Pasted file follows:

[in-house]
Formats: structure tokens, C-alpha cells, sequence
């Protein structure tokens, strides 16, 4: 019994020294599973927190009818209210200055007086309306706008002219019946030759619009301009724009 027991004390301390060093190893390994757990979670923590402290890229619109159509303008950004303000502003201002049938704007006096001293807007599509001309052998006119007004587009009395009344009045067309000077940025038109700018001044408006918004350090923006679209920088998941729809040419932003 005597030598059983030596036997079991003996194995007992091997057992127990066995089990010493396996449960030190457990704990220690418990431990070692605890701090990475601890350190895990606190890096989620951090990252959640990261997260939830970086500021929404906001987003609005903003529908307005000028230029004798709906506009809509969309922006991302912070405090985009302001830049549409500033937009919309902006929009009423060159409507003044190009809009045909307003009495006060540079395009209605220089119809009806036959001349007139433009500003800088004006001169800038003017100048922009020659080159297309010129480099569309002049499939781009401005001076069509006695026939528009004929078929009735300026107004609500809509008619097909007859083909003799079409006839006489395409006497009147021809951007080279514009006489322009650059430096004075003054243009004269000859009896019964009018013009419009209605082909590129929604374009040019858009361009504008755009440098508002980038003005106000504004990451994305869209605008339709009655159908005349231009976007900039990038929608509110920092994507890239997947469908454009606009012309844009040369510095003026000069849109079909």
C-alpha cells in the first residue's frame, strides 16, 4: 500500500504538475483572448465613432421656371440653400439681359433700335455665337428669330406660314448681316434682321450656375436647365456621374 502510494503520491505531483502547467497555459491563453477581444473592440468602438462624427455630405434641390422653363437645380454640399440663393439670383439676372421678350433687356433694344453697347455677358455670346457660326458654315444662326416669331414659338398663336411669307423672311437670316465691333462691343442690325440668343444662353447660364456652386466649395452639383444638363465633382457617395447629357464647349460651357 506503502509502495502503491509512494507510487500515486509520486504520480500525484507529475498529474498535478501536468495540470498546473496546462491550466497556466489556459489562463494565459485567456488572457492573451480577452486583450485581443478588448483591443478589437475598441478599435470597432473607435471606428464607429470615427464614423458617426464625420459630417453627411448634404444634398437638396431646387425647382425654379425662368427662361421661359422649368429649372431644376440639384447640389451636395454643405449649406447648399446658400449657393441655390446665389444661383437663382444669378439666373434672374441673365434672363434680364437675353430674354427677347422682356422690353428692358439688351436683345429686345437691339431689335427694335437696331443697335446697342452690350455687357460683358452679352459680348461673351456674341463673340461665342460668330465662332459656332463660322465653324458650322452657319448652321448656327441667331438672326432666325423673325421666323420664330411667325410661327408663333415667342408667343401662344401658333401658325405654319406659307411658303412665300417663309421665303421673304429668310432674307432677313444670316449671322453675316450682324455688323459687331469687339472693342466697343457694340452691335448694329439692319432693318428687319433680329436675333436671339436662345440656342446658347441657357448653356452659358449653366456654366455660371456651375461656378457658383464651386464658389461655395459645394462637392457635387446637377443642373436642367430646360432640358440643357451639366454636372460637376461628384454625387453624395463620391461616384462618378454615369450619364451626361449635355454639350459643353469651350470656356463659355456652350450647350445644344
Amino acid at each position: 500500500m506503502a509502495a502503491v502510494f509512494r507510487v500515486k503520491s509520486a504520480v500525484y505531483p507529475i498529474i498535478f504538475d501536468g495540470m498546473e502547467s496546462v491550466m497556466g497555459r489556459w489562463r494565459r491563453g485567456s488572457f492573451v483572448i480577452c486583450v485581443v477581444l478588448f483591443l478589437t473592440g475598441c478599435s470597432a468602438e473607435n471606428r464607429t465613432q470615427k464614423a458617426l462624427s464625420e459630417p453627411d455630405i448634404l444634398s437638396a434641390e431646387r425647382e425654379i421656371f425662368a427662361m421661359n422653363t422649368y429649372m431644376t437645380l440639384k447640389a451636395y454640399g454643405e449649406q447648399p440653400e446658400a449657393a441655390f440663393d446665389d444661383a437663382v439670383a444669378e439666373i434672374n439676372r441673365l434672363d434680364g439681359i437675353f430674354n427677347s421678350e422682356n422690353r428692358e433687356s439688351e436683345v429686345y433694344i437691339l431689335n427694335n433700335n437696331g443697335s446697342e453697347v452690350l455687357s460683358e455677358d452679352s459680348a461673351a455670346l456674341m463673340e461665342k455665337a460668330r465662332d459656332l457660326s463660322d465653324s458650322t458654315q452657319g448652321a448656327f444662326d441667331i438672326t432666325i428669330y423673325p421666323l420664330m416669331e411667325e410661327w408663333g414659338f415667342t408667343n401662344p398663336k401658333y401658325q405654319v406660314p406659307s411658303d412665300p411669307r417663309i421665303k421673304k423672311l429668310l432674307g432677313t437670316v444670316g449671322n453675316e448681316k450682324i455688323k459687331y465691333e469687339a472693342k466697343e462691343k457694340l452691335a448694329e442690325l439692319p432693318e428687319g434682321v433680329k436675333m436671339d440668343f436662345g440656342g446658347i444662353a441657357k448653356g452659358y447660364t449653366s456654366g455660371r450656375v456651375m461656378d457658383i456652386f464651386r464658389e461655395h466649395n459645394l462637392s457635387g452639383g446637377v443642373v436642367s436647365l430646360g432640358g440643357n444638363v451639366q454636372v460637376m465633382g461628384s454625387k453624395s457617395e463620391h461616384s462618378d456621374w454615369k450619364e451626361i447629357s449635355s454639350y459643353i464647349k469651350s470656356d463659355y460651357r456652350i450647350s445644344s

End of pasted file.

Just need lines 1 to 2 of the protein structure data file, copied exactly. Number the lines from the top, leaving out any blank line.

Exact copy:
[in-house]
Formats: structure tokens, C-alpha cells, sequence